We have to decide whether we're coddling children to their detriment. Have you even lived if you haven't ridden in the back of a rusted-out Ford F-150 going 75 miles per hour on a busy highway? If you live in a quieter part of the country, you may still see this activity on the daily. Unfortunately, as American roadways get increasingly congested, these dangerous but invigorating pastimes will vanish entirely.
7. Going Helmet-Less
Hands-off parenting was prominent in the pre-2000s decades. Not coincidentally, so was helmets-off bike riding. Like littering and making fun of the impoverished, riding without a helmet is taboo for a very good reason. According to the Bicycle Helmet Safety Institute, helmets have a clear purpose and, if worn universally, would prevent over 150 deaths and tens of thousands of head, face, and scalp injuries annually.
8. Aggressive Flirting
Some might even call it harassment, and those who don't are probably perpetrators of it. Either way, office dynamics between men and women were decidedly different decades ago, and most would say not for the better. If you don't know what I'm talking about, watch a season or two of Mad Men.
That's not to say sexual harassment in the workplace has vanished entirely. It's just more widely accepted as a bad thing.
9. Edgy Jokes
Making wisecracks about someone's nationality, race, gender, or orientation was far more common years ago. While many jokes went too far, Americans were better at letting edgy comments roll off their backs. We're not condoning bad behavior. Just stating the facts and reminding you that, while you may be able to make humor out of atrocities, many won't appreciate that razer absurdity.
10. Drinking and Driving
Back in 1910, New York became the first state to outlaw drinking and driving. If you can visualize what a car from 1910 looked like, that's a somewhat funny thought. However, the fight against drunk driving is ongoing, and while some drivers may suggest having just one beer behind the wheel isn't a bad thing, for the universal fight to significantly reduce the 10,000-plus annual deaths from drunk driving, it's a worthy sacrifice.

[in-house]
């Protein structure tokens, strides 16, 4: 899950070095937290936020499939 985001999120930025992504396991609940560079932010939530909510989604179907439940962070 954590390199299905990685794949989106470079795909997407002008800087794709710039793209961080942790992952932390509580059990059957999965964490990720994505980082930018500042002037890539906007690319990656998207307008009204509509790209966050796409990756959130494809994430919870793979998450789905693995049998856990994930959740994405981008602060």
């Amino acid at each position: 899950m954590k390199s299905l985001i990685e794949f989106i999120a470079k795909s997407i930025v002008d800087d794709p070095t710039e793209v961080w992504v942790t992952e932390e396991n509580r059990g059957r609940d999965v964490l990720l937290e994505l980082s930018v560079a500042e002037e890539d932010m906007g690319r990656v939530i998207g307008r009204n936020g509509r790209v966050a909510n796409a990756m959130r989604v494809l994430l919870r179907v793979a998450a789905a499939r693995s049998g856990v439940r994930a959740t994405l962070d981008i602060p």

If you were a young man in the early 2000s, 90s, and perhaps even earlier, there were few acts more hilarious than pulling your buddy's pants down in a public space. Today, it's a good way to be slapped with a sexual harassment complaint. It's certainly an odd thing to want to do to someone, especially when there's always the possibility they've gone commando.
Thanks a lot, serial killers. Now I have to pay for the bus.
Even if hitchhiking were remotely safe, we'd guess that the popularity of ridesharing would ultimately have reduced rates of signaling for a ride. After all, why offer a ride for free to some random stranger waving you down when you can flip on an app, make money for the ride, and be safer?
13. Respect for Teachers
Believe it or not, there was a time when you'd never hear about students openly defying teachers. No insults, no body slams, no disrespect whatsoever. In other words, none of the stuff you see weekly now from students in horrifying TikTok videos. Either kids have lost sight of why teachers are important in their lives, or teachers have become so unbearable that they're impossible to respect.
We're taking a guess it's the first one here.